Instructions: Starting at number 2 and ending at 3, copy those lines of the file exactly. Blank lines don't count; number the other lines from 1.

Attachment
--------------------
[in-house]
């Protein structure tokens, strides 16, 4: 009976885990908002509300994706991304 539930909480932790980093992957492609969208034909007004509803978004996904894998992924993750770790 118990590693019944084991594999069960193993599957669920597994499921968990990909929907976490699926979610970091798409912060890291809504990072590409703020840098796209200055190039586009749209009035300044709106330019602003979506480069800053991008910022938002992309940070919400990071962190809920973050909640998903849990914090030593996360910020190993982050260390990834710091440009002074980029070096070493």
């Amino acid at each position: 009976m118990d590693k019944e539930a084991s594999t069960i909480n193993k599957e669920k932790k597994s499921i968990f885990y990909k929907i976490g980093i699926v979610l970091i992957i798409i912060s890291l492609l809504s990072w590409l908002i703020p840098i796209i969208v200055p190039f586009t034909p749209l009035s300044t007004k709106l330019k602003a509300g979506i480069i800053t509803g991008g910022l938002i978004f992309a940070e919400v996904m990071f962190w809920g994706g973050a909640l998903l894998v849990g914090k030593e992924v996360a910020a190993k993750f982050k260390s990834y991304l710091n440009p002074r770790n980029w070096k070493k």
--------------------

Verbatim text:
């Protein structure tokens, strides 16, 4: 009976885990908002509300994706991304 539930909480932790980093992957492609969208034909007004509803978004996904894998992924993750770790 118990590693019944084991594999069960193993599957669920597994499921968990990909929907976490699926979610970091798409912060890291809504990072590409703020840098796209200055190039586009749209009035300044709106330019602003979506480069800053991008910022938002992309940070919400990071962190809920973050909640998903849990914090030593996360910020190993982050260390990834710091440009002074980029070096070493």
């Amino acid at each position: 009976m118990d590693k019944e539930a084991s594999t069960i909480n193993k599957e669920k932790k597994s499921i968990f885990y990909k929907i976490g980093i699926v979610l970091i992957i798409i912060s890291l492609l809504s990072w590409l908002i703020p840098i796209i969208v200055p190039f586009t034909p749209l009035s300044t007004k709106l330019k602003a509300g979506i480069i800053t509803g991008g910022l938002i978004f992309a940070e919400v996904m990071f962190w809920g994706g973050a909640l998903l894998v849990g914090k030593e992924v996360a910020a190993k993750f982050k260390s990834y991304l710091n440009p002074r770790n980029w070096k070493k």